What is a zero payout?

If you’re on the fence about submitting a claim or paying out-of-pocket to repair your car, you can also consider a zero payout claim. A zero payout claim is when you don’t file a traditional insurance claim, but you notify your insurance company about repairs you made after an accident. Usually, a zero payout claim won’t raise your premium if you do it once or twice.

If you’re in an accident, you need to notify your insurance company, even if you intend to pay for repairs yourself. Without proper notification, it puts you at risk and could lead to denied claims down the line. 

For example, let’s say you get into an accident and your front bumper falls off. You decide to replace the bumper yourself. If you get into another accident and the bumper gets damaged again, the insurance company might deny your claim because you didn’t report the accident that caused the initial damage. 

Essentially, the insurance company isn’t responsible for any repairs you make on your own. Not notifying the insurance company of self-repairs puts you at risk for not getting covered if a more serious or expensive accident occurs. 

If I have to file a claim, how can I keep my premium from going up? 

If you have to file a claim based on your state’s requirements, there are a few ways you can prevent your premium from increasing. Look at your policy and see if you have accident forgiveness. Accident forgiveness allows you to file a claim without your rates going up. Typically, this only applies to a first accident or a certain number of accidents per year. If you don’t have it, consider purchasing it as an add-on when you renew your policy.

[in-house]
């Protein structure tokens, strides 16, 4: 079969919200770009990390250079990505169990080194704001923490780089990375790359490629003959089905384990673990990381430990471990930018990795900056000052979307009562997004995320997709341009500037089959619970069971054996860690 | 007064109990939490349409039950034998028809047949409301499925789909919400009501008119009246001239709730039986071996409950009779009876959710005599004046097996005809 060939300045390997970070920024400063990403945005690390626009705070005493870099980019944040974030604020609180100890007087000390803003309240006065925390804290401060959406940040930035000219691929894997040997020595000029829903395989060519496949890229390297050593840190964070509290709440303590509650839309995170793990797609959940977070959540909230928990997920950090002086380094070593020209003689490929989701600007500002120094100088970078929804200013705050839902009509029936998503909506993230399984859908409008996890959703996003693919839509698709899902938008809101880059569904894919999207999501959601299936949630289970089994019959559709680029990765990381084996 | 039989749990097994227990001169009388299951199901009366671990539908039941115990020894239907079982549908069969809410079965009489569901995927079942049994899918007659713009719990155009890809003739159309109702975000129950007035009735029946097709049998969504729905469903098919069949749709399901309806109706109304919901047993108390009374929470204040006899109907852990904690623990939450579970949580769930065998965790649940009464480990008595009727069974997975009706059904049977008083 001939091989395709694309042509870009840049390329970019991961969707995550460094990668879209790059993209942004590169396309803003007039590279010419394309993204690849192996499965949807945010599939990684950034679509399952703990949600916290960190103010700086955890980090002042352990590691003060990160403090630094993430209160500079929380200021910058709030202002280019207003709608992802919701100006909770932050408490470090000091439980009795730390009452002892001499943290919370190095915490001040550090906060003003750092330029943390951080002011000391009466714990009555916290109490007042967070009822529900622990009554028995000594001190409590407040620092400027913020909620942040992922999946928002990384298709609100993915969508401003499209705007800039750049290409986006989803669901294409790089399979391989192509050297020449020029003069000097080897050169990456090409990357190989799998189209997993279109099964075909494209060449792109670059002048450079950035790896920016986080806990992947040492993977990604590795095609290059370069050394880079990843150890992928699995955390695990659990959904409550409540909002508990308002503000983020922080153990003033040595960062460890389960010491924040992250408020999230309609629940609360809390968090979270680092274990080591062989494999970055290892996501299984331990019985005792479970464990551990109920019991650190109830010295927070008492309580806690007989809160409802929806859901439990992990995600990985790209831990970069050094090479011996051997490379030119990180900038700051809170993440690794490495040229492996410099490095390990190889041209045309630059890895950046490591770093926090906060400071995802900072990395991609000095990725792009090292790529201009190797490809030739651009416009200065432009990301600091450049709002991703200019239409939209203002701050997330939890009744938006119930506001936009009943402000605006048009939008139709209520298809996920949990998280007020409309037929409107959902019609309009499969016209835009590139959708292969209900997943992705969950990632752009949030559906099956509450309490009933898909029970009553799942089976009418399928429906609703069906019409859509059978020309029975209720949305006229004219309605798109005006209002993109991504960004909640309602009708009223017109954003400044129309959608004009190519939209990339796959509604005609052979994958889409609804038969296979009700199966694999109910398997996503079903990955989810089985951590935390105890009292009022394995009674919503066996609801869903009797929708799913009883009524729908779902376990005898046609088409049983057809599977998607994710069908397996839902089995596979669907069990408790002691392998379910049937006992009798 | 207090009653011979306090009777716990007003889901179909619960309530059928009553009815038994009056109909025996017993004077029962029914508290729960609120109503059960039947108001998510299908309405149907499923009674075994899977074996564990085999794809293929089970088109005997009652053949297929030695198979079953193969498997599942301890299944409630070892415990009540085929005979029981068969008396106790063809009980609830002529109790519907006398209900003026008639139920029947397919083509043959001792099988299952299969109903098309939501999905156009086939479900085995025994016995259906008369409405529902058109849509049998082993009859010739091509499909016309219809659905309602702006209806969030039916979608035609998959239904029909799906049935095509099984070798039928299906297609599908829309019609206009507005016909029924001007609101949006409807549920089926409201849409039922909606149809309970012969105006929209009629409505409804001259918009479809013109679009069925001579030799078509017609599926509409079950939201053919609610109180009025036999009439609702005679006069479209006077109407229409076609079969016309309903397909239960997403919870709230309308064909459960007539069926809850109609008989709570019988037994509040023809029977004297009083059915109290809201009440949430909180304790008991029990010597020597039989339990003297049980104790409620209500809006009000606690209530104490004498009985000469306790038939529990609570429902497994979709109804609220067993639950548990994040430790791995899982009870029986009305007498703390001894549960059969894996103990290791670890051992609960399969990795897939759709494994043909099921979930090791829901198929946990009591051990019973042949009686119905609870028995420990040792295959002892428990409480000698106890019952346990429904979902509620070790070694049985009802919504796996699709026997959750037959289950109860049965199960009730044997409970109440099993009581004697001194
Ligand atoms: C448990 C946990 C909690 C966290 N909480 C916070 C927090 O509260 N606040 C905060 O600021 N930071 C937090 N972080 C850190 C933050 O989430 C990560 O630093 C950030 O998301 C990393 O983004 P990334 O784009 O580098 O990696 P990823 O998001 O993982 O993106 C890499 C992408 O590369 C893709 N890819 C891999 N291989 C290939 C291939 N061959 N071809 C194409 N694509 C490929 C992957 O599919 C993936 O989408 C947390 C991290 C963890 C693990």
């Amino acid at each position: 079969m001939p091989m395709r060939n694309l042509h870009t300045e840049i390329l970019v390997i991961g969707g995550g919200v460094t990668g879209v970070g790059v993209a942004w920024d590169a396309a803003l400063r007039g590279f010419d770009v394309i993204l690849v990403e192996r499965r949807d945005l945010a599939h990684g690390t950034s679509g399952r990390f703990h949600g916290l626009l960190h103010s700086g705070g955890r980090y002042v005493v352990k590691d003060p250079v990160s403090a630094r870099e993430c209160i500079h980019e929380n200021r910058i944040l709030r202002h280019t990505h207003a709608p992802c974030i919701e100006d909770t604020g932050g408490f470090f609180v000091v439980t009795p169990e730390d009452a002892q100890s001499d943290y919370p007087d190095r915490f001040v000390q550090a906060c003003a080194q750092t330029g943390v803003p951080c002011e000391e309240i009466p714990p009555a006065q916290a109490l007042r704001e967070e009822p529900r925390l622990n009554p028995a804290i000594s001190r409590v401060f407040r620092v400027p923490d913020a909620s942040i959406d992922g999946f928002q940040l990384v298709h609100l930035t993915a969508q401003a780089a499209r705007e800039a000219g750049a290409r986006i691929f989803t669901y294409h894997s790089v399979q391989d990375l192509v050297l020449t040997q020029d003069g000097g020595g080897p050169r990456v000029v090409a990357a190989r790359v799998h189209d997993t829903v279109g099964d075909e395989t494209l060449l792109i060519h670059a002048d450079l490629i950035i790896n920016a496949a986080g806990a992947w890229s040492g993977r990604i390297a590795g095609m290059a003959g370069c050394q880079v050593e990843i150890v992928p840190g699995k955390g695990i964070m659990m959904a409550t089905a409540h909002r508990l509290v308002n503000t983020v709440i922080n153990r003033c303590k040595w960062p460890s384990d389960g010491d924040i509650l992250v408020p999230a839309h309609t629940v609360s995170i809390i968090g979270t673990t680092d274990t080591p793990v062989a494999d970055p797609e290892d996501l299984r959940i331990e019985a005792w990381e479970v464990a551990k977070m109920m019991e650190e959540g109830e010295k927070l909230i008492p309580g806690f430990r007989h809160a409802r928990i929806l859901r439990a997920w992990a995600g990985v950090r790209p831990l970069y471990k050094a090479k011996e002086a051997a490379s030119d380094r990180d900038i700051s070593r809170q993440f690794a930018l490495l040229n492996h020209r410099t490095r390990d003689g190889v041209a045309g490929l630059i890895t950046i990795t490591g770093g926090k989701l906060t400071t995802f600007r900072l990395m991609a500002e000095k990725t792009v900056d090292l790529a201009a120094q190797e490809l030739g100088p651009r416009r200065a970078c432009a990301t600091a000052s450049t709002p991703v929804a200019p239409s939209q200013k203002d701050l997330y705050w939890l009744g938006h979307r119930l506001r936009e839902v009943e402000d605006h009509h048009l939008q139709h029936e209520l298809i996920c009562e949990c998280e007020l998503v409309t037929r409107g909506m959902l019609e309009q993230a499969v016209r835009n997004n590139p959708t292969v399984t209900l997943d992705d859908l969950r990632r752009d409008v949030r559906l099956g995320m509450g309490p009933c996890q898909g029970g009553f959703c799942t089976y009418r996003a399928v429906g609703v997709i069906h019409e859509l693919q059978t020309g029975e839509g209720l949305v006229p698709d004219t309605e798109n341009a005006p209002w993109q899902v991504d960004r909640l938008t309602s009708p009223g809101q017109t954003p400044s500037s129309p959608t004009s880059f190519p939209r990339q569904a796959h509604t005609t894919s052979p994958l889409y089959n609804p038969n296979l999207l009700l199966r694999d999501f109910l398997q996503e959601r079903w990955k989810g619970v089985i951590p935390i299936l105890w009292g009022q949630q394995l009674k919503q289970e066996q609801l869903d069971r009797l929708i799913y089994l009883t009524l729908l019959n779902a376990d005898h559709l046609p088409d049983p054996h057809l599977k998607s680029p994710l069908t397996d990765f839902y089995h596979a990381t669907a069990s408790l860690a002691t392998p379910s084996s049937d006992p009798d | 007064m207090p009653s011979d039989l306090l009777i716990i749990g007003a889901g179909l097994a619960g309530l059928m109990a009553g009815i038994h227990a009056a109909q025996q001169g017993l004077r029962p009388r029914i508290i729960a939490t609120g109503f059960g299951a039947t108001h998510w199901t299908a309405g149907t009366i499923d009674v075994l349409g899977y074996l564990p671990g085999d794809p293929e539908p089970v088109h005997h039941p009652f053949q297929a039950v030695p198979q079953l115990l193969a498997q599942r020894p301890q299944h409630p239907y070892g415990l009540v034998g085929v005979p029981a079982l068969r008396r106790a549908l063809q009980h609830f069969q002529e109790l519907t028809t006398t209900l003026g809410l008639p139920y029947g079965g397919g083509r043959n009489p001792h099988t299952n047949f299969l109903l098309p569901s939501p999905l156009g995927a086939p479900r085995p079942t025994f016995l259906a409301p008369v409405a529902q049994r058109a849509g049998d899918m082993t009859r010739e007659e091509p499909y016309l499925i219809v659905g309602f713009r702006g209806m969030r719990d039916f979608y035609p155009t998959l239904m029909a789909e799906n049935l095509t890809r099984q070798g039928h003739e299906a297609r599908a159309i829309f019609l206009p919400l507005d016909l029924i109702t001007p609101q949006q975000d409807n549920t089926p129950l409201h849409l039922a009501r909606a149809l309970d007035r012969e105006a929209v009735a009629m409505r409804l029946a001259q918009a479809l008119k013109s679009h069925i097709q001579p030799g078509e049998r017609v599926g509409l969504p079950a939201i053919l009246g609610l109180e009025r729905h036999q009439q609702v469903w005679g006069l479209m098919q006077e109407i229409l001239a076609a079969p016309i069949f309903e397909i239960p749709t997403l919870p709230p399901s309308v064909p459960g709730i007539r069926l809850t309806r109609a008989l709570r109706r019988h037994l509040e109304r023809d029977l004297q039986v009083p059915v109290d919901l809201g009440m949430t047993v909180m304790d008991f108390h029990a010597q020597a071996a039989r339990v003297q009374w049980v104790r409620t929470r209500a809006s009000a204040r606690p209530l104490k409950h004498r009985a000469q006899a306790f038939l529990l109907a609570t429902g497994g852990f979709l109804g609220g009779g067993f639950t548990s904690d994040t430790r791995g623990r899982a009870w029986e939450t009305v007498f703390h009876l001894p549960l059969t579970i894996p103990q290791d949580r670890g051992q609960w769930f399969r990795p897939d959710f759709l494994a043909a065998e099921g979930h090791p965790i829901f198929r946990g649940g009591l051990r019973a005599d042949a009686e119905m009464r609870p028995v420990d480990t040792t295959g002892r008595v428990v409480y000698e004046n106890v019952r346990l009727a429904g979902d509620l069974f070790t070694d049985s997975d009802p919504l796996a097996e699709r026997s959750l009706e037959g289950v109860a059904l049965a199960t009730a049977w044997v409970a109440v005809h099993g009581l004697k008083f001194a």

You should also look for discounts that you aren’t already taking advantage of. For example, many insurance companies offer savings for customers who pay their premium in full, set up auto-billing or switch to paperless statements. You can also get discounts for installing safety features on your car, like an anti-theft system. 

If you can afford it, also consider raising your deductible. Even if you agree to pay a few hundred dollars more out-of-pocket towards your claim, you might be able to keep your annual rate from increasing. 

The takeaway

If you’re in an accident and your car is damaged, getting it repaired is a big priority. But unfortunately, most people don’t have auto repair insurance. It’s not always easy to decide if you should pay for the damage out-of-pocket or if you should seek insurance money.

Before you make a decision, consider who is at-fault and how much the repairs will cost in comparison to your deductible. If you’re able to pay for the repairs yourself, it’s still a good idea to inform the insurance company and file a zero payout claim. By taking advantage of certain discounts, you can probably keep your annual premium from increasing significantly if you file a claim. 

Elizabeth Rivelli

Elizabeth is an insurance writer for coverage.com, where she covers insurance providers and reviews policies to help consumers find comprehensive and affordable coverage for every area of their life. She has more than three years of writing experience for top online insurance and finance publications.